When you are doing research on flow tests. as additional framing for the conversation. There are a couple key terms that are very important when discussing flow tests in its most elemental pieces, static pressure, residual pressure and flow are the data points that are being interpreted for the water supply.

The more accurate data as close as possible to your facility that you can. the easier it's going to be to perform your hydraulic calculations. Static pressure is defined in NFPA 2 91 as the pressure that exists at a given point under normal distribution system conditions measured at the residual hydrant with no hydrants flowing.

so that's a long drawn out way to say a pressure reading wall. Water's not flowing. So static refers to, uh, pressure measurements while the hydrants are not open and not flowing water. So I guess you can imagine what residual pressure. residual pressure is defined. Just one section above in 3.3 0.3 and N FPA 2 91 has the pressure that exists in the distribution system.

Measured at the residual hydrant. At the time the flowing readings are taking at the flow hydrants. So residual pressure is a measure of pressure while the system is flowing water. So how much available pressure capacity do you have when you are flowing water out of the hydrant? So NFBA 2 91. Doesn't have, uh, definition for flow test, but it does have some information in chapter four that speaks a little bit about the intent and the purpose of a flow.

4.1 0.1 states water flow tests are conducted to determine available water supply for fire protection purposes. The flow that would be available from a fire hydrant for firefighting purposes or the status of water supply distribution systems for fire protection systems or firefighting purposes evaluating the water supply.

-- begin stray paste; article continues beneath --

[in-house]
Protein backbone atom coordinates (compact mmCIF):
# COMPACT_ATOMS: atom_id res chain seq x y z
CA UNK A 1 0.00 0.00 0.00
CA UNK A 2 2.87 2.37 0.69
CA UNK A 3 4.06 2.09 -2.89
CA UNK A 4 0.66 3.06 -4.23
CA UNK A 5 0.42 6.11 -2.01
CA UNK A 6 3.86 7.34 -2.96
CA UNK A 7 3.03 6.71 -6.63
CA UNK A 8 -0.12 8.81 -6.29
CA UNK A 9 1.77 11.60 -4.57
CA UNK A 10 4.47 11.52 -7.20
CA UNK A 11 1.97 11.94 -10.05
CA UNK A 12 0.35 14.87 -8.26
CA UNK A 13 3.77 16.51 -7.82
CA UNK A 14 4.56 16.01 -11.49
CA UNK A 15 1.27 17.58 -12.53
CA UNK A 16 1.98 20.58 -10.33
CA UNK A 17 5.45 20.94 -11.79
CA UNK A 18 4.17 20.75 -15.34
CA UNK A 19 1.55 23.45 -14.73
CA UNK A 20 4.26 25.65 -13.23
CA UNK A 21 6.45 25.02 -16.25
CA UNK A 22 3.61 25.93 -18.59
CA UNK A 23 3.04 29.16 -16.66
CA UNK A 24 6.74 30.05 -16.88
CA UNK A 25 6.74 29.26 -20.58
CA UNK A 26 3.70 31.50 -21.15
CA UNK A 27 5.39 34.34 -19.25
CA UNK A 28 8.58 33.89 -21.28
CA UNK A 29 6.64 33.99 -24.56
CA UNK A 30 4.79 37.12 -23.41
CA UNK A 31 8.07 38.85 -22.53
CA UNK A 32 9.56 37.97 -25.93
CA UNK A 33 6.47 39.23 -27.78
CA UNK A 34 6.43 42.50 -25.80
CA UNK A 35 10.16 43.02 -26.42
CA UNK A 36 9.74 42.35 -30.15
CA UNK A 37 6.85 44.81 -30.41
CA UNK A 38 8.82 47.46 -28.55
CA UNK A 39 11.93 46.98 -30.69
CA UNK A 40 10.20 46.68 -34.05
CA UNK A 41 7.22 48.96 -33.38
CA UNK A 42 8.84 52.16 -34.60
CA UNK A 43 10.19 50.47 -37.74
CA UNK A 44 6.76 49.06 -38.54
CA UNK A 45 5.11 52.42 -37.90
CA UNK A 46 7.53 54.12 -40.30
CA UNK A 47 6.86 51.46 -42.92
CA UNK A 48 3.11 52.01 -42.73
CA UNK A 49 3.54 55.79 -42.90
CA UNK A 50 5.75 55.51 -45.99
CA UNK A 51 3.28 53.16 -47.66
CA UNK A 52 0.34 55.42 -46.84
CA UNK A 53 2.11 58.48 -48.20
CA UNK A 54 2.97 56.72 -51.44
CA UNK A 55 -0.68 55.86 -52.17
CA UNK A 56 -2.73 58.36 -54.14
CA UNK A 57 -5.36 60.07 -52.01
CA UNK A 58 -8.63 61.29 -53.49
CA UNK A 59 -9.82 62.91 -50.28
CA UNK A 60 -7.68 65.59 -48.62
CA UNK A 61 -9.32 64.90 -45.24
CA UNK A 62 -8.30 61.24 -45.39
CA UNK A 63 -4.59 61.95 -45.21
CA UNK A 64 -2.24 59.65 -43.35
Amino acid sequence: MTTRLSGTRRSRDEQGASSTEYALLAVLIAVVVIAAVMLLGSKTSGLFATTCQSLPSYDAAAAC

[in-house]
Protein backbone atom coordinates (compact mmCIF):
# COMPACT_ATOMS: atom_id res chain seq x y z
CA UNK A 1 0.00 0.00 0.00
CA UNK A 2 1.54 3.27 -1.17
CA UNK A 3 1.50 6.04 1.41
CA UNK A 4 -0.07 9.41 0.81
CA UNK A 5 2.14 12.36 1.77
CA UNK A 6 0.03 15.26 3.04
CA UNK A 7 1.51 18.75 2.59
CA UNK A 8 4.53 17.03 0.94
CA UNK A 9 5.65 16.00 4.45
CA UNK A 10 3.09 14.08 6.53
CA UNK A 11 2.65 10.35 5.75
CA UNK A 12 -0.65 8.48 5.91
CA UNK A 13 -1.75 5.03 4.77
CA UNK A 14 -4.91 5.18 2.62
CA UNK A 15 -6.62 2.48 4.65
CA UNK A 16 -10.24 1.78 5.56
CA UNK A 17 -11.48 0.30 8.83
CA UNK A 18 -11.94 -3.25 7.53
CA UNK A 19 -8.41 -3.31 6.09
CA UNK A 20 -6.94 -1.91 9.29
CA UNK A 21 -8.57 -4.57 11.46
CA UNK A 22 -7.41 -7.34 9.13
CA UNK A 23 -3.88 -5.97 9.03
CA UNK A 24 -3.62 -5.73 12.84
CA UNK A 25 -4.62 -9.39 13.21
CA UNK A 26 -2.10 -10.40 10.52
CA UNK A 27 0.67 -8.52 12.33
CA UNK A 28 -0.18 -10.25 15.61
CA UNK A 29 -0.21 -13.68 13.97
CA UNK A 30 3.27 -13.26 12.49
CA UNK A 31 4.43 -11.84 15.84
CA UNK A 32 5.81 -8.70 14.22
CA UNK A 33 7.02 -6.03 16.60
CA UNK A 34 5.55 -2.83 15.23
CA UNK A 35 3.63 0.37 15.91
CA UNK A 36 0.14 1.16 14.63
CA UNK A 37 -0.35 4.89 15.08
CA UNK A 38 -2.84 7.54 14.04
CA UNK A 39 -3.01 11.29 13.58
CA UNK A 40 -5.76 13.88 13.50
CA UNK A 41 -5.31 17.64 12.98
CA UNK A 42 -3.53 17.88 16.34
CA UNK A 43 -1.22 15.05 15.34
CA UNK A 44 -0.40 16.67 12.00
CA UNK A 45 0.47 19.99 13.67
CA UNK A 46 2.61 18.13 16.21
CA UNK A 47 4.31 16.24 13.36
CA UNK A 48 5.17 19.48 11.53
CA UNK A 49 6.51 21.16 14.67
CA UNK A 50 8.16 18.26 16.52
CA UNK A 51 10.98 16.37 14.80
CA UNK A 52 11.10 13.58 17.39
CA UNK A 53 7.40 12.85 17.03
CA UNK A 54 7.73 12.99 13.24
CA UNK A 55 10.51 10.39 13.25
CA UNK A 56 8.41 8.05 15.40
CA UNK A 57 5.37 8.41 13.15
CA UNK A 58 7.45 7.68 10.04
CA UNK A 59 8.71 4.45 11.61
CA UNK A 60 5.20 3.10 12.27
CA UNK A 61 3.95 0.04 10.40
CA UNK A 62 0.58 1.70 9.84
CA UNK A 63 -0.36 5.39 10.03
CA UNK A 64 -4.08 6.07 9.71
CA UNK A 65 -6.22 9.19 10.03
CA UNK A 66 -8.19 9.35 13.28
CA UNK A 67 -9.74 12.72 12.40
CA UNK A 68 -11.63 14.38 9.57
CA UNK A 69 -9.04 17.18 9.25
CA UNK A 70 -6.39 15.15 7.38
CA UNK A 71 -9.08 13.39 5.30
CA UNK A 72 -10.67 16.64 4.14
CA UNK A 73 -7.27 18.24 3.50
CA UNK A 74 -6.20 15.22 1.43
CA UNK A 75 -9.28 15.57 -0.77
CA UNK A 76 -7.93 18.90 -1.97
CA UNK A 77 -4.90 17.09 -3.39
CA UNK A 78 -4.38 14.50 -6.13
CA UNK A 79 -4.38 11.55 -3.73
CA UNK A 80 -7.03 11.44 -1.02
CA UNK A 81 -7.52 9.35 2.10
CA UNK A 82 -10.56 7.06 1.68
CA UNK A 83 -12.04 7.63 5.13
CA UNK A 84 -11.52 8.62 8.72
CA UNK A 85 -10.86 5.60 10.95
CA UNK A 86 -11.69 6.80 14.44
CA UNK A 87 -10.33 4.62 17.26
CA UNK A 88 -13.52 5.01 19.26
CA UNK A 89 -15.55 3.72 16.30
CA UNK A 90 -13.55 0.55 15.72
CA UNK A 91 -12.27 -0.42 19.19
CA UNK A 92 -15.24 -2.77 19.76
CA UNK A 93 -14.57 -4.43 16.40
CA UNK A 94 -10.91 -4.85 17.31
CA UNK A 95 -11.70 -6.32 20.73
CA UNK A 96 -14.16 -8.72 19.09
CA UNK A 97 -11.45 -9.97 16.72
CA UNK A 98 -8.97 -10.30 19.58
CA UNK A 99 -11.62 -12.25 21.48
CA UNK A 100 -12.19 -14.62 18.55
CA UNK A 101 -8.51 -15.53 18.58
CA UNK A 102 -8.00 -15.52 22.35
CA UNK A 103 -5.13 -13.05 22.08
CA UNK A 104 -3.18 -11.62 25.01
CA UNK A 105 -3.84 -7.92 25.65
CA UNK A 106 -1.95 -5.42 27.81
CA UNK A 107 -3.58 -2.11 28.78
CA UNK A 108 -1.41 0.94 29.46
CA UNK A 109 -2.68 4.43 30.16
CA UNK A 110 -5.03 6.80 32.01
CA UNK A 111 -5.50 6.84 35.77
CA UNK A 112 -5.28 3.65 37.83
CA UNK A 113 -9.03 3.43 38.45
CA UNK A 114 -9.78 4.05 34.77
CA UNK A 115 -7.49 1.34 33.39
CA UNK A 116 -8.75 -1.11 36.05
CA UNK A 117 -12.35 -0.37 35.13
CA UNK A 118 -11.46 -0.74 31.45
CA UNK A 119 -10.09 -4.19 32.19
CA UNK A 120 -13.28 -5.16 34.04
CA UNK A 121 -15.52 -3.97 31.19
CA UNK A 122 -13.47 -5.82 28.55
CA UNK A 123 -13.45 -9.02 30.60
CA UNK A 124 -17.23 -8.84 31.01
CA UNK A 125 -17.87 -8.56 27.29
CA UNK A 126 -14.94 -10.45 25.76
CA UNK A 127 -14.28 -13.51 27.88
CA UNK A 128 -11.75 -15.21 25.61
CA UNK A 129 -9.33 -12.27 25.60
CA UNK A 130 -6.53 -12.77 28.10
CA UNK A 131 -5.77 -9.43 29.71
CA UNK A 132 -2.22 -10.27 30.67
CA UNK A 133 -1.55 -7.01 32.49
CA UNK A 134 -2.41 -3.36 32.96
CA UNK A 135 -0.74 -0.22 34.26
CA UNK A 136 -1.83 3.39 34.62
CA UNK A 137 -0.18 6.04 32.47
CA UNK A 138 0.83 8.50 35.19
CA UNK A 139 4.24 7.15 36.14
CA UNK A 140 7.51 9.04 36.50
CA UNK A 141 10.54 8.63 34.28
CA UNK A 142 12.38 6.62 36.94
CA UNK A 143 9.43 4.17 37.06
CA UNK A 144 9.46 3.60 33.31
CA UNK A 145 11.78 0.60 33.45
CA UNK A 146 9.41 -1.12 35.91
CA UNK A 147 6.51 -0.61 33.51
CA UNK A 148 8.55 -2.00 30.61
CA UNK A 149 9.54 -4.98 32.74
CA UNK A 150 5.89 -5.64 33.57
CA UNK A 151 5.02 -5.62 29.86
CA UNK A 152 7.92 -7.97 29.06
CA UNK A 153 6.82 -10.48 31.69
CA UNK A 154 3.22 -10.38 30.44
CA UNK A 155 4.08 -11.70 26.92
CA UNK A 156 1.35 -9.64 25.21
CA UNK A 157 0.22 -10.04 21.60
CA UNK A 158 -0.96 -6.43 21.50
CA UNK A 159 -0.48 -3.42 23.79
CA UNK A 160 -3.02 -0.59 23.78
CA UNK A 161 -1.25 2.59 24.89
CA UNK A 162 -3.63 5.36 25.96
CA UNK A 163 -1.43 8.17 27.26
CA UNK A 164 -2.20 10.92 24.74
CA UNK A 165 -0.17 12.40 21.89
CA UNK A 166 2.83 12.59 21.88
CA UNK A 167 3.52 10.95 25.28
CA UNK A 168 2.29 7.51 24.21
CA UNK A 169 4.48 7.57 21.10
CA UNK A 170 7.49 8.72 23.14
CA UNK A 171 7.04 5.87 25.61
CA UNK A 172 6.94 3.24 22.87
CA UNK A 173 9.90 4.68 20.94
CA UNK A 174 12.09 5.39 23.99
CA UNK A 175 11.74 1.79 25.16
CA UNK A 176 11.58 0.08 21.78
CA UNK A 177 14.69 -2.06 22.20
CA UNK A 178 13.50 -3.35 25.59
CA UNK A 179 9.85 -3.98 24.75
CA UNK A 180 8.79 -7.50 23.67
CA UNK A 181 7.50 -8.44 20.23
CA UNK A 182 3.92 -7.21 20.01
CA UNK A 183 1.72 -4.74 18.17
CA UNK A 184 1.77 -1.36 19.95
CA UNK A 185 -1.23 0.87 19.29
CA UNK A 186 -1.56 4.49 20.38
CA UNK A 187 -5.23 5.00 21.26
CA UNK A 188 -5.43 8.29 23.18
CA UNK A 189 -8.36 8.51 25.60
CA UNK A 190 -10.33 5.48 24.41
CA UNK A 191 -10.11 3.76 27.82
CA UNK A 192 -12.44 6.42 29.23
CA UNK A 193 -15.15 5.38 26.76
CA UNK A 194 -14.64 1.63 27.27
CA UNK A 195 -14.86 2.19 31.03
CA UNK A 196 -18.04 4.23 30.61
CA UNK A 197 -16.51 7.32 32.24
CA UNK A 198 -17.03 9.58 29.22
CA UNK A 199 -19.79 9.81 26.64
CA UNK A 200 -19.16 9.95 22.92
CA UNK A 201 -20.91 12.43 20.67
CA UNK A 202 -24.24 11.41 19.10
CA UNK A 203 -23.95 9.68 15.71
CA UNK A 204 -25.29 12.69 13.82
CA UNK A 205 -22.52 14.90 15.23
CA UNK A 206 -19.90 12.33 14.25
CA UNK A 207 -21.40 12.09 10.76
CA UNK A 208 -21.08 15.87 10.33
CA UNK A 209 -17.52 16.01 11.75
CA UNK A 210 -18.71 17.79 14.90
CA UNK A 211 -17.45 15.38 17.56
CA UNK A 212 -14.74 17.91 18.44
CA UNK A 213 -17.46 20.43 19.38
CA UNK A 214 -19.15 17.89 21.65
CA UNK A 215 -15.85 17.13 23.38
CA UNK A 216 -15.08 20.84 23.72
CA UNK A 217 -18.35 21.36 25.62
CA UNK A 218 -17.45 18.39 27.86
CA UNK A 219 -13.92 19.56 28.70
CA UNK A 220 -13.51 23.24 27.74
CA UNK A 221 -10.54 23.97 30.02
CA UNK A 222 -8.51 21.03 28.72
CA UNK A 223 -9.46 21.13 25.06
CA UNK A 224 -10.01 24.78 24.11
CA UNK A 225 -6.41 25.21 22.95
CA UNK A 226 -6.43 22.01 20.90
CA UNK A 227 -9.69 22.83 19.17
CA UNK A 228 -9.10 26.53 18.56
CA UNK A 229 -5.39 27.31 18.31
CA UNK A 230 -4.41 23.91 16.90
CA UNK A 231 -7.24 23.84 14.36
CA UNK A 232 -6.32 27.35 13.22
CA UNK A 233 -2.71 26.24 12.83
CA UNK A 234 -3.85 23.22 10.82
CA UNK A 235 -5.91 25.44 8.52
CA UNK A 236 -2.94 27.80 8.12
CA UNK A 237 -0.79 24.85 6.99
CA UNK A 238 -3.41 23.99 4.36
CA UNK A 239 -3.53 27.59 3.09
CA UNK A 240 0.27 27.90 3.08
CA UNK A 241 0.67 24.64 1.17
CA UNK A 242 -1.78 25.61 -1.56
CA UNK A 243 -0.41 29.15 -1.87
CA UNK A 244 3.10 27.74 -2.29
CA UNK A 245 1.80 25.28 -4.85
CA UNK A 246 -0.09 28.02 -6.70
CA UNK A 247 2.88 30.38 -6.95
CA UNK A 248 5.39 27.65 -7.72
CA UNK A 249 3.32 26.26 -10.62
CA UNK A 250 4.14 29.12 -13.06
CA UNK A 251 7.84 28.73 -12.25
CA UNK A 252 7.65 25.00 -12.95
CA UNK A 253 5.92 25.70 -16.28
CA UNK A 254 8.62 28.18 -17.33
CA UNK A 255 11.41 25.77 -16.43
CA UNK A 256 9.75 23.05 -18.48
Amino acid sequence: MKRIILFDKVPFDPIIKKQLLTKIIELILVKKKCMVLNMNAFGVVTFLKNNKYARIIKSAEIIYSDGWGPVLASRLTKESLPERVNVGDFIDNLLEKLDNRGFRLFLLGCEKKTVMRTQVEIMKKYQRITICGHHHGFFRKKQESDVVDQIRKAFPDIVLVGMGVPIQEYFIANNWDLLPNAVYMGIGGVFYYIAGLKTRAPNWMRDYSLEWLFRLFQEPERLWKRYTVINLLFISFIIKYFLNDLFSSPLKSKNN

For firefighting purposes or for fire suppression system purposes, there are different jurisdictional requirements, but 20 PSI is generally the lowest that you're allowed to test a hydrant flow test in order to determine adequate water supply. What I mean to say is. You're supposed to maintain at least 20 PSI for firefighting purposes.

So if you're getting readings of residual pressure that are below 20 PSI, there is a good chance that you are gonna have a problem. Moving on in chapter four, 4.3 says procedures. 4.3, one says Tesha be conducted during periods of peak demand based on knowledge of the water supply and engineering judgment.

So we want to conduct these flow tests during normal system usage and or peak system usage to. See how the system performs when there is, uh, the peak level of strain on the water supply so that we can provide a safety factor for our engineering calculations. Some jurisdictions will have additional criteria or reductions built into what they will allow you use for water supply data.

So some counties may. Uh, ask you to derate your water supply a certain fixed PSI number or a percentage of the overall water supply curve. So that's something to be aware of. Flo test is one of the preliminary steps for establishing fire protection systems for a facility. generally, this task is done by either the, um, engineer or the contractor.

And the purpose is to get a sense of if a sprinkler system is required for a building, or if you're trying to determine if you have adequate fire flow, if the system will be able to bear that flow and pressure, this required by these systems, why the flow test is so important is because, uh, Option of having a pump or even worse, a fire protection water storage tank and a project in which you did not plan for either of these to be in your facility can have huge issues and could potentially stop the job and prevent it from ever being constructed.